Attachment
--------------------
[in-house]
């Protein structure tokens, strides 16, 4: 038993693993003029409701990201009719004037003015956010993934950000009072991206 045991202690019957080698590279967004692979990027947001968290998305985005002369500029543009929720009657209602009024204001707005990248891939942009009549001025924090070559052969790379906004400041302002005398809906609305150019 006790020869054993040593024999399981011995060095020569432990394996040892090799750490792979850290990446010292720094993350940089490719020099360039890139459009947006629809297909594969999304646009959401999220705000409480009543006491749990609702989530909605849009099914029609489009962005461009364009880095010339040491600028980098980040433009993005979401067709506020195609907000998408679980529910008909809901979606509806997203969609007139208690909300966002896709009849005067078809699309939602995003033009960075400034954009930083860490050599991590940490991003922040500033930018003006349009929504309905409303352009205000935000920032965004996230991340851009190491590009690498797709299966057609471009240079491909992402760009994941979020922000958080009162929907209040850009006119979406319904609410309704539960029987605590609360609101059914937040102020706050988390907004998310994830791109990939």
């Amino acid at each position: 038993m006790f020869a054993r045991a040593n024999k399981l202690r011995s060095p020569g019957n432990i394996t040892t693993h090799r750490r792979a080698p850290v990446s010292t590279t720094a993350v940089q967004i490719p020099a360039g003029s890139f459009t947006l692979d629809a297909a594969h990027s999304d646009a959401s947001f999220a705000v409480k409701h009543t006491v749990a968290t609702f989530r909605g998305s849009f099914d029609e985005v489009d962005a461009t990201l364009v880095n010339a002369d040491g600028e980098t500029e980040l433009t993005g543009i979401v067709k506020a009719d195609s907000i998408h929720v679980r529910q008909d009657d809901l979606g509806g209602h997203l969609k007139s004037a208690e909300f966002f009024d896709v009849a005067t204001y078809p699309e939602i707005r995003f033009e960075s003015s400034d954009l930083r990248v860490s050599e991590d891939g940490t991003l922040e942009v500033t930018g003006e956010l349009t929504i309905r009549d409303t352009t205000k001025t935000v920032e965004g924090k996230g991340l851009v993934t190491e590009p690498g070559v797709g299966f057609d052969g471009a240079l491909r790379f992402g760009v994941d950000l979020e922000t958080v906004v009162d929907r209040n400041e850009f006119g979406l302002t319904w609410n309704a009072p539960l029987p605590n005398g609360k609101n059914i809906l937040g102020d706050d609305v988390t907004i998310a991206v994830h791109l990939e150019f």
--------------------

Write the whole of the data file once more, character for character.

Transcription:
[in-house]
């Protein structure tokens, strides 16, 4: 038993693993003029409701990201009719004037003015956010993934950000009072991206 045991202690019957080698590279967004692979990027947001968290998305985005002369500029543009929720009657209602009024204001707005990248891939942009009549001025924090070559052969790379906004400041302002005398809906609305150019 006790020869054993040593024999399981011995060095020569432990394996040892090799750490792979850290990446010292720094993350940089490719020099360039890139459009947006629809297909594969999304646009959401999220705000409480009543006491749990609702989530909605849009099914029609489009962005461009364009880095010339040491600028980098980040433009993005979401067709506020195609907000998408679980529910008909809901979606509806997203969609007139208690909300966002896709009849005067078809699309939602995003033009960075400034954009930083860490050599991590940490991003922040500033930018003006349009929504309905409303352009205000935000920032965004996230991340851009190491590009690498797709299966057609471009240079491909992402760009994941979020922000958080009162929907209040850009006119979406319904609410309704539960029987605590609360609101059914937040102020706050988390907004998310994830791109990939």
């Amino acid at each position: 038993m006790f020869a054993r045991a040593n024999k399981l202690r011995s060095p020569g019957n432990i394996t040892t693993h090799r750490r792979a080698p850290v990446s010292t590279t720094a993350v940089q967004i490719p020099a360039g003029s890139f459009t947006l692979d629809a297909a594969h990027s999304d646009a959401s947001f999220a705000v409480k409701h009543t006491v749990a968290t609702f989530r909605g998305s849009f099914d029609e985005v489009d962005a461009t990201l364009v880095n010339a002369d040491g600028e980098t500029e980040l433009t993005g543009i979401v067709k506020a009719d195609s907000i998408h929720v679980r529910q008909d009657d809901l979606g509806g209602h997203l969609k007139s004037a208690e909300f966002f009024d896709v009849a005067t204001y078809p699309e939602i707005r995003f033009e960075s003015s400034d954009l930083r990248v860490s050599e991590d891939g940490t991003l922040e942009v500033t930018g003006e956010l349009t929504i309905r009549d409303t352009t205000k001025t935000v920032e965004g924090k996230g991340l851009v993934t190491e590009p690498g070559v797709g299966f057609d052969g471009a240079l491909r790379f992402g760009v994941d950000l979020e922000t958080v906004v009162d929907r209040n400041e850009f006119g979406l302002t319904w609410n309704a009072p539960l029987p605590n005398g609360k609101n059914i809906l937040g102020d706050d609305v988390t907004i998310a991206v994830h791109l990939e150019f």